Hello? People of the future … anyone there? It’s your forebears checking in with you from generations ago. We were the stewards of the Earth in 2015 — a dicey time for the planet, humankind, and life itself. And … well, how’d we do? Anyone still there? Hello.
A gutsy, innovative, and tenacious environmental movement arose around the globe back then to try lifting common sense to the highest levels of industry and government. We had made great progress in developing a grassroots consciousness about the suicidal consequences for us (as well as those of you future earthlings) if we didn’t act pronto to stop the reckless industrial pollution that was causing climate change. Our message was straightforward: When you realize you’ve dug yourself into a hole, the very first thing to do is stop digging.
Unfortunately, our grassroots majority was confronted by an elite alliance of narcissistic corporate greedheads and political boneheads. They were determined to deny environmental reality in order to grab more short-term wealth and power for themselves. Centuries before this, some Native-American cultures adopted a wise ethos of deciding to take a particular action only after contemplating its impact on the seventh generation of their descendants. In 2015, however, the ethos of the dominant powers was to look no further into the future than the three-month forecast of corporate profits.
As I write this letter to the future, delegations from the nations of our world are gathering to consider a global agreement on steps we can finally take to rein in the looming disaster of global warming. But at this convocation and beyond, will we have the courage for boldness, for choosing people and the planet over short-term profits for the few? The people’s movement is urging the delegates in advance to remember that the opposite of courage is not cowardice; it’s conformity — just going along with the flow. After all, even a dead fish can go with the flow, and if the delegates don’t dare to swim against the corporate current, we’re all dead.
So did we have the courage to start doing what has to be done? Hello … anyone there?
A national radio commentator, writer, and public speaker, Hightower is also a New York Times best-selling author.
T.C. Boyle: Sorry About That
Dear Rats of the Future:
Congratulations on your bipedalism: It’s always nice to be able to stand tall when you need it, no? And great on losing that tail, too (just as we lost ours). No need for that awkward (and let’s face it: ugly) kind of balancing tool when you walk upright, plus it makes fitting into your blue jeans a whole lot easier. Do you wear blue jeans — or their equivalent? No need, really, I suppose, since you’ve no doubt retained your body hair. Well, good for you.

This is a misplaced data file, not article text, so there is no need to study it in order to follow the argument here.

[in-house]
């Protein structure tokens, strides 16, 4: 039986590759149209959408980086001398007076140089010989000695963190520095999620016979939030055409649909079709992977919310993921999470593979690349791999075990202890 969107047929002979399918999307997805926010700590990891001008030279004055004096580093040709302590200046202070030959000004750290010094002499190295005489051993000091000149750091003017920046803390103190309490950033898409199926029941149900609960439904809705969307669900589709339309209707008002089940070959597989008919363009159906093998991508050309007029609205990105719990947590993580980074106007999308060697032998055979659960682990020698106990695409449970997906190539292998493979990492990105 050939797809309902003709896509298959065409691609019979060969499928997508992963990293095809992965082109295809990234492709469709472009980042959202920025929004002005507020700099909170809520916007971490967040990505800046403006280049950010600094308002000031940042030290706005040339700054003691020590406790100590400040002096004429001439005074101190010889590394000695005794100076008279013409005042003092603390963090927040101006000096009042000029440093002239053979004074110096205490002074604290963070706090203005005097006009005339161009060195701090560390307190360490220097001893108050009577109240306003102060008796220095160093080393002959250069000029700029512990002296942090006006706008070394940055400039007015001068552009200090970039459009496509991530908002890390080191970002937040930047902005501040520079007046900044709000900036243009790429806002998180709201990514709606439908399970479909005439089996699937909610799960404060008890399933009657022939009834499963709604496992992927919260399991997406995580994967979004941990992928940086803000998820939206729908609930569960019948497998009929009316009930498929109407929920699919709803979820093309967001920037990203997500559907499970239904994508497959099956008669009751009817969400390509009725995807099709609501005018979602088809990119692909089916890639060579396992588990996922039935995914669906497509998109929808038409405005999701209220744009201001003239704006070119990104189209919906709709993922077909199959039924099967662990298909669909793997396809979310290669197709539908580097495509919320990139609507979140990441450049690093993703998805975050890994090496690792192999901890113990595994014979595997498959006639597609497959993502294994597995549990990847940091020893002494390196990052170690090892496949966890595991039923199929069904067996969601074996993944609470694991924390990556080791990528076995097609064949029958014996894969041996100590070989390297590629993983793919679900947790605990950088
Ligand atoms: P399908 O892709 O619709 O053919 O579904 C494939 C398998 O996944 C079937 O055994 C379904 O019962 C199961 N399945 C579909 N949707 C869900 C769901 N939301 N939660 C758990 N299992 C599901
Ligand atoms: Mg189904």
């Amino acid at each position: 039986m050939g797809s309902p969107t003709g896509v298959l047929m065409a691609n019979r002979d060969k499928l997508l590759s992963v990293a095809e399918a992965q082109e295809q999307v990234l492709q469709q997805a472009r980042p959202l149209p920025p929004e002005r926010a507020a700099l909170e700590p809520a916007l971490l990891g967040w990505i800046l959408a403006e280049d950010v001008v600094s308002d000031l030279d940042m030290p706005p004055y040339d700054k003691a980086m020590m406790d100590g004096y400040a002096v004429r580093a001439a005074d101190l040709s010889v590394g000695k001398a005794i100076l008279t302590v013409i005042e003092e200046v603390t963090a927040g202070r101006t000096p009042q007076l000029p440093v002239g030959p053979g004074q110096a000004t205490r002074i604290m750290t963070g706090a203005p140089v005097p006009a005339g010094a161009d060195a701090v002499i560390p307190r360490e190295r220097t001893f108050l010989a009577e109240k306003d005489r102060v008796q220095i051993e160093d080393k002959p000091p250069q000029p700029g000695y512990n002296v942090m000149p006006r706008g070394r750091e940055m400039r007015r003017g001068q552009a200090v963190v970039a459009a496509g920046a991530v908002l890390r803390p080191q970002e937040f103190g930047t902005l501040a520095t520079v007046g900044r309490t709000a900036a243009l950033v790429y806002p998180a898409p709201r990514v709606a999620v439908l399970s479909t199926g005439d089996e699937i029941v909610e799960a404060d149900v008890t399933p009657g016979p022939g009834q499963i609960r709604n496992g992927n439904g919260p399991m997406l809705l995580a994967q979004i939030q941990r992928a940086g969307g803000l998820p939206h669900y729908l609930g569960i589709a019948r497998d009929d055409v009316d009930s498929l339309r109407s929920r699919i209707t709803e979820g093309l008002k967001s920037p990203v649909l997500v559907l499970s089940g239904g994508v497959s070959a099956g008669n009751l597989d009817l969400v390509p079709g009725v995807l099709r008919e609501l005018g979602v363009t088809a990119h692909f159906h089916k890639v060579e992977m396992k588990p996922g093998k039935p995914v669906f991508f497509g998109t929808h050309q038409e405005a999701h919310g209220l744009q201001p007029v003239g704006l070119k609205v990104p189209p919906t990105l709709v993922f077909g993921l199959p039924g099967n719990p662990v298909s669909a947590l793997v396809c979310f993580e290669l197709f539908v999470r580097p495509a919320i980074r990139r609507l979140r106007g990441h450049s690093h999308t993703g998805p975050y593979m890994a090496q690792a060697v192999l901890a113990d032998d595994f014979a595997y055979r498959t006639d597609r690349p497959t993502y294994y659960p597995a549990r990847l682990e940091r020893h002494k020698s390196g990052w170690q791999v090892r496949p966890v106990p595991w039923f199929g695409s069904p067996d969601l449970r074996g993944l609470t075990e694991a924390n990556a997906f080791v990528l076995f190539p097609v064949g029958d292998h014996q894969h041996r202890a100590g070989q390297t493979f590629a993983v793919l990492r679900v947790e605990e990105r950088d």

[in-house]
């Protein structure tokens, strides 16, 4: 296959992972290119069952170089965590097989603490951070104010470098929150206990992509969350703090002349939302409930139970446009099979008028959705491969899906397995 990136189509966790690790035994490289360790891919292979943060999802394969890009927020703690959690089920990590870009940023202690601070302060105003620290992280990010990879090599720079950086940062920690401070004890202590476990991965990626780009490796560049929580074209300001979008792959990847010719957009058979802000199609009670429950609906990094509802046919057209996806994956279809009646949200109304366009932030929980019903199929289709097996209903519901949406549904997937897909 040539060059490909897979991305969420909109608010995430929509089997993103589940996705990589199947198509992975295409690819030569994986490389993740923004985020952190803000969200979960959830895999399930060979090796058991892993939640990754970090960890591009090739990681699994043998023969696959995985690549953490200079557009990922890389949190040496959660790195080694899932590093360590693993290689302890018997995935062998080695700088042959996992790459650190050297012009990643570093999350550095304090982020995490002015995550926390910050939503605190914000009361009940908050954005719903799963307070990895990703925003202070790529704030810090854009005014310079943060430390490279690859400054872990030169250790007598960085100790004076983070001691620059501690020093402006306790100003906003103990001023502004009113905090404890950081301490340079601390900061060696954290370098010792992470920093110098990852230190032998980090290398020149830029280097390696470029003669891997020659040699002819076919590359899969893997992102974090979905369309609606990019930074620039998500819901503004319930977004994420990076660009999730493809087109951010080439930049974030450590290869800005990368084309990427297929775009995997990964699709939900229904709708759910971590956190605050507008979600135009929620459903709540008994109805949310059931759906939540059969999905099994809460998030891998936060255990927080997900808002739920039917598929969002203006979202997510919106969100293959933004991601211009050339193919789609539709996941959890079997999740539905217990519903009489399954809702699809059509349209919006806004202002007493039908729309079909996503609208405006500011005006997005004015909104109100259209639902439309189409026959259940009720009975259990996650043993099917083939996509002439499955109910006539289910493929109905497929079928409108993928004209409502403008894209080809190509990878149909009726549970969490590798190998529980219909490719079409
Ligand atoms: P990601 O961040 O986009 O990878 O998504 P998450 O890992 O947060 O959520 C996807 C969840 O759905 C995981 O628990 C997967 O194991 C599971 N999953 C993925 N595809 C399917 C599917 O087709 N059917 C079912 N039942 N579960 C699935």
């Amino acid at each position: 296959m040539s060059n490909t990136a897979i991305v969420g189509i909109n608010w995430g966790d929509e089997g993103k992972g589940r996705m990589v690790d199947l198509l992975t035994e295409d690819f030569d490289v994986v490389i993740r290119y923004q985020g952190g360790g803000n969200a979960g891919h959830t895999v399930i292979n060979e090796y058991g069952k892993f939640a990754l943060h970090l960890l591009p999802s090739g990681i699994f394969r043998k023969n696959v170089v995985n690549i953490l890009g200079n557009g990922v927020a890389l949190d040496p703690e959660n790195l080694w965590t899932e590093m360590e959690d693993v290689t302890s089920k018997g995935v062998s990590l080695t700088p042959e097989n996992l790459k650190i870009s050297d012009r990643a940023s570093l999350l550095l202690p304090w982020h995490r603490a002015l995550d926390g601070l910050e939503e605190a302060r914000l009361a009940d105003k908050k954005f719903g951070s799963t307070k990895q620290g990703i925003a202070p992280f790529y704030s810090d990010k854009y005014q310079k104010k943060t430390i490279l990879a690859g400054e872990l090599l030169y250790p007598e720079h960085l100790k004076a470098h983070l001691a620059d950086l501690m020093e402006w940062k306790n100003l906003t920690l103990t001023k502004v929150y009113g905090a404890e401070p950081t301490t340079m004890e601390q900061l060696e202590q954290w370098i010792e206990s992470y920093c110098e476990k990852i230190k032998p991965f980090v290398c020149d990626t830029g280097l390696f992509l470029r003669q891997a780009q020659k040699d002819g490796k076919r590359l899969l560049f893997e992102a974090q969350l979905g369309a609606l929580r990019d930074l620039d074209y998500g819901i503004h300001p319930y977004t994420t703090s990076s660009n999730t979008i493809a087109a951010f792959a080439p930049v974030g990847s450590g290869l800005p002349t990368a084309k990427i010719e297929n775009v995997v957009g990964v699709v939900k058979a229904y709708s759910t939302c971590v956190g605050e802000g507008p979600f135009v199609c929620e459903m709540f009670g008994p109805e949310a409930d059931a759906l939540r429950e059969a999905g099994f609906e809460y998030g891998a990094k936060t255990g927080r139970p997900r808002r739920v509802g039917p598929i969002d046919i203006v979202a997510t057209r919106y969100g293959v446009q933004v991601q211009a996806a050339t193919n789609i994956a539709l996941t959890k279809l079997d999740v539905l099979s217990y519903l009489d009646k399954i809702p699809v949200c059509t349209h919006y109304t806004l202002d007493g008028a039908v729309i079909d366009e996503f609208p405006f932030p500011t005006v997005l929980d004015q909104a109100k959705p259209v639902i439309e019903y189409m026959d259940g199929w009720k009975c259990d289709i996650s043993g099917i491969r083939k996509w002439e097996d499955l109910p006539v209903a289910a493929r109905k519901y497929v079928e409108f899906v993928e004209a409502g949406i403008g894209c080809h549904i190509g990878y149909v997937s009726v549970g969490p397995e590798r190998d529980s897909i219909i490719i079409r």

Sorry about the plastics. And the radiation. And the pesticides. I really regret that you won’t be hearing any birdsong anytime soon, either, but at least you’ve got that wonderful musical cawing of the crows to keep your mornings bright. And, of course, I do expect that as you’ve grown in stature and brainpower, you’ve learned to deal with the feral cats, your one-time nemesis, but at best occupying a kind of ratty niche in your era of ascendancy. As for the big cats — the really scary ones: tiger, lion, leopard, jaguar — they must be as remote to you as the mammoths were to us. It goes without saying that with the extinction of the bears (polar bears: they were a pretty silly development anyway, and of no use to anybody beyond maybe trophy hunters) and any other large carnivores, there’s nothing much left to threaten you as you feed and breed and find your place as the dominant mammals on earth. (I do expect that the hyenas would have been something of a nasty holdout, but as you developed weapons, I’m sure you would have dispatched them eventually.)
Apologies, too, about the oceans, and I know this must have been particularly hard on you since you’ve always been a seafaring race, but since you’re primarily vegetarian, I don’t imagine that the extinction of fish would have much affected you. And if out of some nostalgia for the sea that can’t be fully satisfied by whatever hardtack may have survived us, try jellyfish. They’ll be about the only thing out there now, but I’m told they can be quite palatable, if not exactly mouth-watering, when prepared with sage and onions. Do you have sage and onions? But forgive me: of course you do. You’re an agrarian tribe at heart, though in our day we certainly did introduce you to city life, didn’t we? Bright lights, big city, right? At least you don’t have to worry about abattoirs, piggeries, feed lots, bovine intestinal gases, and the like — or, for that matter, the ozone layer, which would have been long gone by the time you started walking on two legs. Does that bother you? The UV rays, I mean? But, no, you’re a nocturnal tribe anyway, right?
Anyway, I just want to wish you all the best in your endeavors on this big, blind rock hurtling through space. My advice? Stay out of the laboratory. Live simply. And, whatever you do, please — I beg you — don’t start up a stock exchange.
With Best Wishes,
P.S. In writing you this missive, I am, I suppose, being guardedly optimistic that you will have figured out how to decode this ape language I’m employing here — especially given the vast libraries we left you when the last of us breathed his last.
A novelist and short-story writer, T.C. Boyle has published 14 novels and more than 100 short stories.
The Santa Barbara Independent thanks and recognizes Melinda Welsh, founding editor of Sacramento News & Review, and her staff, who originated the idea and assembled these letters. More are at letterstothefuture.org. As COP 21 events unfold in Paris, Santa Barbara Independent editor-at-large Ethan Stewart, photographer Kodiak Greenwood, and UCSB professor emeritus Catherine Gautier-Downes will be posting reports at independent.com.